Bali: Gamelans

The term “Gamelan” refers to the group of instruments used, much like the word “Orchestra” or “Band”.  The instruments themselves are mostly percussion idiophones and membranophones, although winds (Suling – bamboo flute) and strings (Rebab – a two-string spike fiddle) are also found.  There are about twenty-five different types of Gamelan of various sizes and instrument combinations in Bali, and each village owns at least one gamelan if not several.

May 31, 1999: Belaganjur (“Marching Gamelan”), Peliatan, Bali


June 1, 1999: Ramayana Ballet at Ubud Palace, Bali – Semara Winagun, a combination of Gamelan Gong Kebyar, Gamelan Gong Gde, and Gamelan Semar Pegulingan.

Bali110Gongs (largest two), Kempur, Kemong (smallest)

Bali111Gangsa Kantilans

Bali112Gangsa Kantilans, Gangsa Pemades, Kendang (double headed drums)

Bali113Gangsa Pemades

Bali114Ugal (largest metallophone – top center), Kempli, Gangsa Kantilan, Gangsa Pemade

Bali116aTop of photo: two Jegogans (back row right); not visible are two Calungs (back row left), Reong

Three Drums: Kendang

Foreground: Kempli, Gangsa Kantilan, Gangsa Pemade

Bali117Kempli –  the ensemble “Timekeeper”

Ubud PalaceUbud Palace

Bali119Ramayana Ballet

Bali121Players dampen the previous played tone with their left hand when a new note is struck.

Bali123Ramayana Ballet

Bali126Ramayana Ballet

Bali129Ramayana Ballet

June 4, 1999: Legong Keraton and Barong Dances in Peliatan, Bali – Gamelan Semar Pegulingan


Bali219Reong and Trompong

Bali220Kendang, Kempli; Metallophones small to large: Gangsa Pemade, Gangsa Kantilan, Calung; Gongs

Bali221Calung, Gongs

LegongLegong Keraton (or Legong) is the classical dance of the princely courts of Bali, with origins in the south-central courts of Sukawati and Blahbatuh during the late 19th century.  It features two identically dressed Legong dancers, and a similarly dressed Condong, or servant.  The three perform all of the roles in the story.  The Lasem story is the most popular, which tells of the kidnapping of a princess and her abductor’s confrontation by a bird of ill omen while on the way to do battle for his honor.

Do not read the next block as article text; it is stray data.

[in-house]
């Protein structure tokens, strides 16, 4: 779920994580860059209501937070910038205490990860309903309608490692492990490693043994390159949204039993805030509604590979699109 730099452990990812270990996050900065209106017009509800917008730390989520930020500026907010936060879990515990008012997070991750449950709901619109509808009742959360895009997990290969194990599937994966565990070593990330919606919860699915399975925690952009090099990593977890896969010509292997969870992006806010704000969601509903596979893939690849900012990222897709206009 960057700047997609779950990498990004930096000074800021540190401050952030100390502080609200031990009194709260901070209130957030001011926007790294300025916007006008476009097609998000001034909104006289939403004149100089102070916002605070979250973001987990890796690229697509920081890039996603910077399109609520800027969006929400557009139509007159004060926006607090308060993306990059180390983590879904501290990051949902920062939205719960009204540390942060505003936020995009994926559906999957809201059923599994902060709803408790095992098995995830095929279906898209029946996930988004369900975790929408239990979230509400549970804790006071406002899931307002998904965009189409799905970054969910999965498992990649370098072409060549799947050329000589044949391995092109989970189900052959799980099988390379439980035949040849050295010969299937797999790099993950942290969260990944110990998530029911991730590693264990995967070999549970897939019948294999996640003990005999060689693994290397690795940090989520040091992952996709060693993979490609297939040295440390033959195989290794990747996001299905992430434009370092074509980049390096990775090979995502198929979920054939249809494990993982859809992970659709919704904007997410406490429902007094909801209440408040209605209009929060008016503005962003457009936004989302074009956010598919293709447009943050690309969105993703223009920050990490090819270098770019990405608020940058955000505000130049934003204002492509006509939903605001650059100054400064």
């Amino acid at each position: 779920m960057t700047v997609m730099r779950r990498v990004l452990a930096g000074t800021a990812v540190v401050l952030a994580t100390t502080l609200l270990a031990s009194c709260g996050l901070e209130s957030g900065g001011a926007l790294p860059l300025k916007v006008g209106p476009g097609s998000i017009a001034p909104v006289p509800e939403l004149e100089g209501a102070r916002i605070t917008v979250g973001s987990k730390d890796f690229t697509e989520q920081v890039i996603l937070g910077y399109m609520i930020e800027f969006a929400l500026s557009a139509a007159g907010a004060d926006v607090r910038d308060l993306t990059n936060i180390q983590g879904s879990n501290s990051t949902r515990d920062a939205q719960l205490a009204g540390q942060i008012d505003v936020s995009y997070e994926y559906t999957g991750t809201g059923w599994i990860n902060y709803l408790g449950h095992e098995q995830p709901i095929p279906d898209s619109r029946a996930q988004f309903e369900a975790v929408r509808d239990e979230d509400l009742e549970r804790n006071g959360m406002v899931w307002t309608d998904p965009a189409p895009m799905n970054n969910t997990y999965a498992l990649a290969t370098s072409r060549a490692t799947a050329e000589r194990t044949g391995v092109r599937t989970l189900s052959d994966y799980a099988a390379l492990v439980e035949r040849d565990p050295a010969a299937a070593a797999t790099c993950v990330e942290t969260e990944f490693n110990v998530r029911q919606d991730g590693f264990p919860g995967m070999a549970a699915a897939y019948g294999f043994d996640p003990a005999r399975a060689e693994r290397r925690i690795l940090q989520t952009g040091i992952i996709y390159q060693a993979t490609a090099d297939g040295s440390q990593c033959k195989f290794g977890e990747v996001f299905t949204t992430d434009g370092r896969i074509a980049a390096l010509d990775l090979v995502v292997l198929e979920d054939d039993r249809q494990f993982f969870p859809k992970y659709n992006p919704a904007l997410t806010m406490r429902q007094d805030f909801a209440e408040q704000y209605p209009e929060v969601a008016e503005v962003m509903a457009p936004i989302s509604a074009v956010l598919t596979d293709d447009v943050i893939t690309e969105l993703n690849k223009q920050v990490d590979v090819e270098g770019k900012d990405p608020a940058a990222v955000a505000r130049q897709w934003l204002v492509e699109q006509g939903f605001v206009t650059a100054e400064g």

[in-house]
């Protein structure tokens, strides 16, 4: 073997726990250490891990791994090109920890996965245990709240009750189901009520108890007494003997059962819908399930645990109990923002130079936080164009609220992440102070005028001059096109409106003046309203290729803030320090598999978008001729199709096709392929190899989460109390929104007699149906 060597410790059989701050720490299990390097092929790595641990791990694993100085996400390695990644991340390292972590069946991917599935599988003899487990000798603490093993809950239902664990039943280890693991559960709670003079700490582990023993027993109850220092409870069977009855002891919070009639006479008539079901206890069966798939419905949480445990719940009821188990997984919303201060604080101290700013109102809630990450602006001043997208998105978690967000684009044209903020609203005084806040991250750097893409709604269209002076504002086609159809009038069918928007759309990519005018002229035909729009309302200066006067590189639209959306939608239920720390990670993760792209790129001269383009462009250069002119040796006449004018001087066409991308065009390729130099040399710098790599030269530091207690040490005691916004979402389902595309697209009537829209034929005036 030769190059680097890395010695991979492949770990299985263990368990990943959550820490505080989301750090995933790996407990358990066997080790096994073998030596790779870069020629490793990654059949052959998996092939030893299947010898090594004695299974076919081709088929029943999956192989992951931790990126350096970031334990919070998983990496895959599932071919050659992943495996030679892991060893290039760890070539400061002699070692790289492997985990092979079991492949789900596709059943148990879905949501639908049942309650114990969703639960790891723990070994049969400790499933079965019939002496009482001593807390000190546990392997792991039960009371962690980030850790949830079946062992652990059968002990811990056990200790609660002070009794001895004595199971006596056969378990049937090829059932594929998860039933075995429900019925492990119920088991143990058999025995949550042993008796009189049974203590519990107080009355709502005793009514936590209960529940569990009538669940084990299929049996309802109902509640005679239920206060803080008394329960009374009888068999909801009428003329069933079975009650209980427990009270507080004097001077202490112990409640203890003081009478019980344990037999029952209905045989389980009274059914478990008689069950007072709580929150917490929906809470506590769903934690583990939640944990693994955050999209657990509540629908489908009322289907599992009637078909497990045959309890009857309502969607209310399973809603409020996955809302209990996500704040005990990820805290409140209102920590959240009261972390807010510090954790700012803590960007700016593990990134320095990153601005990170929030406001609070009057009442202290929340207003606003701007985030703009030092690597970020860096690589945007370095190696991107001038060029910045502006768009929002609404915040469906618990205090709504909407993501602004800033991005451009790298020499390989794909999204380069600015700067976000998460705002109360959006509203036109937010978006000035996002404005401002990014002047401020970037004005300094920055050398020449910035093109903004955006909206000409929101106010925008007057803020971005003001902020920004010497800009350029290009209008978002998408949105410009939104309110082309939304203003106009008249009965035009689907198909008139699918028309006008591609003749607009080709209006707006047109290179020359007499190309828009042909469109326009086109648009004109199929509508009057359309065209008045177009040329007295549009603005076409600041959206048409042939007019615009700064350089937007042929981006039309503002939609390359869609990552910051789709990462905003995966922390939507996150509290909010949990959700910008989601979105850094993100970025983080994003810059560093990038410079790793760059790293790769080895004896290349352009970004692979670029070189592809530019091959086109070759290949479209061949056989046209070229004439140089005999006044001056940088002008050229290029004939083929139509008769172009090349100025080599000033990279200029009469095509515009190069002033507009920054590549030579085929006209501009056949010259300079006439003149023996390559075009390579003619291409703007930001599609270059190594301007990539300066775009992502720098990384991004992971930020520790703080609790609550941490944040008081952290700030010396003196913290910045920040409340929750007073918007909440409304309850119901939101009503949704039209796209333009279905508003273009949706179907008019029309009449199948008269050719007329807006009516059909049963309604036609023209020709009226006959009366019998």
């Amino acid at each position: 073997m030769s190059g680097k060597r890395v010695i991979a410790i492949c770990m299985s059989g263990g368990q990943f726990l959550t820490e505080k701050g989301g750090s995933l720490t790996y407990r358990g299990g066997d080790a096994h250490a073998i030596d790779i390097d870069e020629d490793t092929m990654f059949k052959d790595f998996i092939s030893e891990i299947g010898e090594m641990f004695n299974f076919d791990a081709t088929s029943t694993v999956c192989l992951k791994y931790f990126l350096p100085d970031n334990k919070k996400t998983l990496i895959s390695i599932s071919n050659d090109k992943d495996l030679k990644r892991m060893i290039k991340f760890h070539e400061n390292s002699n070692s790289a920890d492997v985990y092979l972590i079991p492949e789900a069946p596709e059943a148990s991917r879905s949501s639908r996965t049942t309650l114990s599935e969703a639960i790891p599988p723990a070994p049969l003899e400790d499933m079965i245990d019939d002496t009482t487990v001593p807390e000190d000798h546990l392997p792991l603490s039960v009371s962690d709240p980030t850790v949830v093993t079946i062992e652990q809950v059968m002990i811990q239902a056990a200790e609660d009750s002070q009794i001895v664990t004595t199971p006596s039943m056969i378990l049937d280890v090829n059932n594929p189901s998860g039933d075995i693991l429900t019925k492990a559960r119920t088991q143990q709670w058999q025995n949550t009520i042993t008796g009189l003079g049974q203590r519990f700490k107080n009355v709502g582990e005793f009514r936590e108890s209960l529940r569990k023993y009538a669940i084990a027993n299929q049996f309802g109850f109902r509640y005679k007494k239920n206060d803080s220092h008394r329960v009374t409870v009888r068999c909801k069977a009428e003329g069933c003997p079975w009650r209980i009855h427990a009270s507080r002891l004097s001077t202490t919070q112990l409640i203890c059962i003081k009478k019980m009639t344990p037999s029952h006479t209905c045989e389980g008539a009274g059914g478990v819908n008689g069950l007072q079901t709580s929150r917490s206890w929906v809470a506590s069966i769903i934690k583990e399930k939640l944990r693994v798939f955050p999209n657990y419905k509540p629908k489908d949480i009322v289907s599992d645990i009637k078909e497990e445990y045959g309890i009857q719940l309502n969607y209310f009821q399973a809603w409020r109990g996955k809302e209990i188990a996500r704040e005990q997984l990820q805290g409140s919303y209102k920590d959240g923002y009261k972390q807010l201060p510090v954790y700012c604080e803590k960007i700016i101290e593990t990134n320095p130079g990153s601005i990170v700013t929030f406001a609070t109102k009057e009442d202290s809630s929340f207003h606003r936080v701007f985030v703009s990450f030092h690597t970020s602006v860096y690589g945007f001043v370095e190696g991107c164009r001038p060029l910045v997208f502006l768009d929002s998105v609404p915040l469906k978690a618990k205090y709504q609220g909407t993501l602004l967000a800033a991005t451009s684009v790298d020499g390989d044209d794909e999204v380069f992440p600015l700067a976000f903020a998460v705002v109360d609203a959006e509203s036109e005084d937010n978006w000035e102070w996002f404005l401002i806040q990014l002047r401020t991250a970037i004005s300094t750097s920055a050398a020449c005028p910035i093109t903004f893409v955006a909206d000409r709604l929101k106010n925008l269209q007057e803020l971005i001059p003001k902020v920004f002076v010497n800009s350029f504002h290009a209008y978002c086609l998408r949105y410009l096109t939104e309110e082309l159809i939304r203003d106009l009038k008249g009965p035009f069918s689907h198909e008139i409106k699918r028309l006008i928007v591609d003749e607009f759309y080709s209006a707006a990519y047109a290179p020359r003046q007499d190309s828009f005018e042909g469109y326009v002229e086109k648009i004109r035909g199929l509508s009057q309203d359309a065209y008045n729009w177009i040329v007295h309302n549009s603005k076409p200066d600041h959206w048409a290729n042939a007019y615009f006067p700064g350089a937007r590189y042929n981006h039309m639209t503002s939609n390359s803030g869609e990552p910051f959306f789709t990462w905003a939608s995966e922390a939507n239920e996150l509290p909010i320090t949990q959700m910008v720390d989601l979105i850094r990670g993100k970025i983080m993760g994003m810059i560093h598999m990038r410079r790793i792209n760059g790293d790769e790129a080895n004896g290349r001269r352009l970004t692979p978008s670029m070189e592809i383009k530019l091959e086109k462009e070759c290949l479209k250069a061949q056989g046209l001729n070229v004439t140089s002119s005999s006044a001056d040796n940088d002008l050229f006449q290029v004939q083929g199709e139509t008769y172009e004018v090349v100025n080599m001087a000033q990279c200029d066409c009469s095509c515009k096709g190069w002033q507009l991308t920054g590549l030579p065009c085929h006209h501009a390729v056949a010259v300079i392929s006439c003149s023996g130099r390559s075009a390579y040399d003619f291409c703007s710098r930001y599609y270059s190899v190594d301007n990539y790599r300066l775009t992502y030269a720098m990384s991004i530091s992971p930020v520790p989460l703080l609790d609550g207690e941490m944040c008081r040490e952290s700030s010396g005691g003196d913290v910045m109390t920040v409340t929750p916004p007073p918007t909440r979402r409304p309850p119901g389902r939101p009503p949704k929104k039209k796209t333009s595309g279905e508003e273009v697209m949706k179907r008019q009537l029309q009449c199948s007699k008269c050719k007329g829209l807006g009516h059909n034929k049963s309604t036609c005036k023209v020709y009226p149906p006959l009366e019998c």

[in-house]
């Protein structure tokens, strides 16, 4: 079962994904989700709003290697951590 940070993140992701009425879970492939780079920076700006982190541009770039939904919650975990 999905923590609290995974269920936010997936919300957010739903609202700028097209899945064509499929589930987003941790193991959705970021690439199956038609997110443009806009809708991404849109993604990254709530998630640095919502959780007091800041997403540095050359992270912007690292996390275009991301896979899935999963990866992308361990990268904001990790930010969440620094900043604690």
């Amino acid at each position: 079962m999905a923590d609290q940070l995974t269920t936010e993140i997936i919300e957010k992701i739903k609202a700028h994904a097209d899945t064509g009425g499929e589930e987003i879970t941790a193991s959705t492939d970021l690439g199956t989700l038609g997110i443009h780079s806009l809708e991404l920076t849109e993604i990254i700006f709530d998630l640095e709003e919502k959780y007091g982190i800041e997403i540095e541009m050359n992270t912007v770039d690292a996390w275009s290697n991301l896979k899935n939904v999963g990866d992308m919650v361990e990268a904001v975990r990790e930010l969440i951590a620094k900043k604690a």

Legong dancers begin training as early as age five, and begin to perform between the ages of eight and twelve, retiring at the onset of puberty.

BarongBarong – the protector of mankind and embodiment of good; in the Barong dance, the Barong battles Rangda, the witch or demon queen. A group of men are Barong’s supporters, each armed with a keris, the traditional sacred sword.


Barong followers

RangdaRangda the witch or demon queen and the embodiment of evil

KerisIn battling Rangda, the men turn the Keris (daggers) on themselves, as a sign of devotion and the protection provided by the Barong, and are protected from injury due to the trance state which they have entered.

June 5, 1999: Gamelan Gong Kebyar at the Agung Rai Museum, Ubud, Bali


Gamelan Gong Kebyar instruments

Bali246jcw/Alan Leech, Montana State University Professor

Bali247at  the Agung Rai Museum of Art, Ubud

Bali248at  the Agung Rai Museum of Art, Ubud

June 11, 1999: Belaganjur, on the road to Mt. Batur, Central Bali


June 12, 1999: Gamelan Gong Kebyar at SMKI

Bali381SMKI: High School of Performing Arts, Denpasar, Bali

Bali382SMKI: High School of Performing Arts, Denpasar, Bali

Bali383SMKI: High School of Performing Arts, Denpasar, Bali

Bali384SMKI: High School of Performing Arts, Denpasar, Bali